137 U.S. 436
11 S.Ct. 148
34 L.Ed. 744
December 22, 1890.
Asst. Atty. Gen. Maury, for Robertson.
Edwin B. Smith and Frank B. Prichard, for Oelschlaeger.
This is an action brought to recover an alleged excess of duties charged for the importation of certain goods and chattels in the year 1884. The goods consisted of certain instruments used in the arts, or in laboratories, or for observation and experiment. The plaintiff, Oelschlaeger, who imported the articles, claimed that they were philosphical instruments and apparatus, and chargeable with a duty of only 35 per cent. ad valorem, under Schedule N of the act of March 3, 1883, clause following, to-wit: 'Philosophical apparatus and instruments, thirty-five per centum ad valorem.' 22 St. 513. The defendant, on the other hand, then collector at the port of New York, contended that the goods in question came under the head of the following clause, at the end of Schedule C, in the same act, to-wit: 'Manufactures, articles, or wares, not specially enumerated or provided for in this act, composed wholly or in part of iron, steel, copper, lead, nickel, pewter, tin, zinc, gold, silver, platinum, or any other metal, and whether partly or wholly manufactured, forty-five per centum ad valorem.' 22 St. 501.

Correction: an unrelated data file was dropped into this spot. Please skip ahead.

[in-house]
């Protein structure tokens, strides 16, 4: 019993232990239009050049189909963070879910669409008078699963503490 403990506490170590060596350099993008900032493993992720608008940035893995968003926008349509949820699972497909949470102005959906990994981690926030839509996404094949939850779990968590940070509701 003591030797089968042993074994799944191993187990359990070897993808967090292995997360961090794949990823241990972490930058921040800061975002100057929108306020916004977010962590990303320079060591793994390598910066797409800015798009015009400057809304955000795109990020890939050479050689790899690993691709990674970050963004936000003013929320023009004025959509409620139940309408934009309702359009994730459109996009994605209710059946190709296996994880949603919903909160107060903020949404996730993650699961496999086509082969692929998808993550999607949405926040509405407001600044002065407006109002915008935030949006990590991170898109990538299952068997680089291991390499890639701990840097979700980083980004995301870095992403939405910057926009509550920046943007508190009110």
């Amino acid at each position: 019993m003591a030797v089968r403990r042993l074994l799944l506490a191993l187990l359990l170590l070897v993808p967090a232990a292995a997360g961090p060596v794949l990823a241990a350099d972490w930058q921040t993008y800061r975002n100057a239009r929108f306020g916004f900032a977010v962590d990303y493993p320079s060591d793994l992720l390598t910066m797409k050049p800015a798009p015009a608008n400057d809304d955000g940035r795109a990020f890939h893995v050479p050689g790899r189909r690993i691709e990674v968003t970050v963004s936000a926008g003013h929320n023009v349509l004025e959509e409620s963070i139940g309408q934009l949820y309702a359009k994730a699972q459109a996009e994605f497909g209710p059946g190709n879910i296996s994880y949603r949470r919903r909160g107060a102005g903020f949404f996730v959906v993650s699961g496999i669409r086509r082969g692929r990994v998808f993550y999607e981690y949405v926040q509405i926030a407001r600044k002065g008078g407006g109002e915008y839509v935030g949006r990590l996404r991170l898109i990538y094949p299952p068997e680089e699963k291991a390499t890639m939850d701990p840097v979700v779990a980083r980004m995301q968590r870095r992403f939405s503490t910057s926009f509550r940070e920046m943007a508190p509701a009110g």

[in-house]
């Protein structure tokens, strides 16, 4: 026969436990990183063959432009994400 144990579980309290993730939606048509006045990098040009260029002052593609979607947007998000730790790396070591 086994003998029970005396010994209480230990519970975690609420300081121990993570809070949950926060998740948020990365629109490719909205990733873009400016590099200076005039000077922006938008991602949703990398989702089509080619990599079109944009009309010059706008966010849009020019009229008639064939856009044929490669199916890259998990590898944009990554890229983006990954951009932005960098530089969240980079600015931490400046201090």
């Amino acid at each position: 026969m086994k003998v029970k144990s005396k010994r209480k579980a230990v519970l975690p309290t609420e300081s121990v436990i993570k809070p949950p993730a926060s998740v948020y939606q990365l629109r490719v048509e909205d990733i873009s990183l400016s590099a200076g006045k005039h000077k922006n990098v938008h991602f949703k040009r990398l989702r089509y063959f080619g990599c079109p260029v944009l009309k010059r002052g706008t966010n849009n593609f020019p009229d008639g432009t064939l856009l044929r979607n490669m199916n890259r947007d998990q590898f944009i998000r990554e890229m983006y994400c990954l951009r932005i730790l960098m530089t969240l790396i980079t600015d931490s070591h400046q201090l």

The question is whether the court below, on the trial of the cause, committed any error in its rulings and instructions as to what implements were and what were not embraced in the category of philosophical apparatus and instruments. There is undoubtedly a clear distinction between mechanical implements and philosophical instruments or apparatus; and whatever belonged to the former class was properly chargeable with 45 per cent. ad valorem, and whatever belonged to the latter case with only 35 per cent. It is somewhat difficult in practice to draw the line of distinction between the two classes, inasmuch as many instruments, originally used only for the purpose of observation and experiment, have since come to be used, partially or wholly, as implements in the arts; and, on the other hand, many implements merely mechanical are constantly used as aids in carrying on observations and experiments of a philosophical character. The most that can be done, therefore, is to distinguish between those implements which are more especially used in making observations, experiments, and discoveries, and those which are more especially used in the arts and professions. For example, an astronomical telescope, a compound miscroscope, a Rhumkorf coil would be readily classed as philosophical instruments or apparatus, while the instruments commonly used by surgeons, physicians, surveyors, and navigators, for the purpose of carrying on their several professions and callings, would be classed among mechanical implements, or instruments for practical use in the arts and professions. In short, philosophical apparatus and instruments are such as are more commonly used for the purpose of making observations and discoveries in nature, and experiments for developing and exhibiting natural forces, and the conditions under which they can be called into activity; while implements for mechanical or professional use in the arts are such as are more usually employed in the trades and professions for performing the operations incidental thereto. The different kinds of articles which were the subject of inquiry on the trial were over 40 in number. A specimen of each kind was produced in evidence, and marked as an exhibit, as follows, to-wit: Ex. 1, large compound microscope; Ex. 1 1/2, prepared slides for Exhibit 1; Ex. 2, small microscope for examining textile fabrics; Ex. 3, jeweler's magnifying glass; Ex. 4, astronomical telescope on tripod; Ex. 5, single-barreled telescope or marine glass; Ex. 6, double-barreled field-glass; Ex. 7, opera-glass; Ex. 8, small telescope on tripod; Ex. 9, magnifying glass with handle; Ex. 10, plano-convex lens, unmounted; Ex. 11, reflecting mirror used in old telescopes; Ex. 12, ophthalmoscope; Ex. 13, combination of magnifying glass and stereoscope; Ex. 14, oculist's outfit; Ex. 15, stereopticon, or magic lantern; Ex. 16, slides prepared for Exhibit 15; Ex. 17, dentist's speculum; Ex. 18, Grenet battery; Ex. 19, pocket battery for physician; Ex. 20, inductive Rhumkorf coil; Ex. 21, galvanometer; Ex. 22, Geissler tube; Ex. 23, not put in evidence; Ex. 24, anemometer; Ex. 25, hygrometer; Ex. 26, hygrometer;* Ex. 27, thermometer; Ex. 28, thermometer; Ex. 29, thermometer, minimum; Ex. 30, maximum and minimum thermometer; Ex. 31, thermometer, (bric-a-brac;) Ex. 32, dairy thermometer and hydrometer; Ex. 33, laboratory thermometer; Ex. 34, clinical thermometer; Ex. 35, clinical thermometer; Ex. 36, pocket thermometer; Ex. 37, barometer; Ex. 38, barometer; Ex. 39, barometer; Ex. 40, hydrometer for general purposes; Ex. 41, alcoholometer; Ex. 42, urinometer; Ex. 43, radiometer; Ex. 44, spectacle lenses.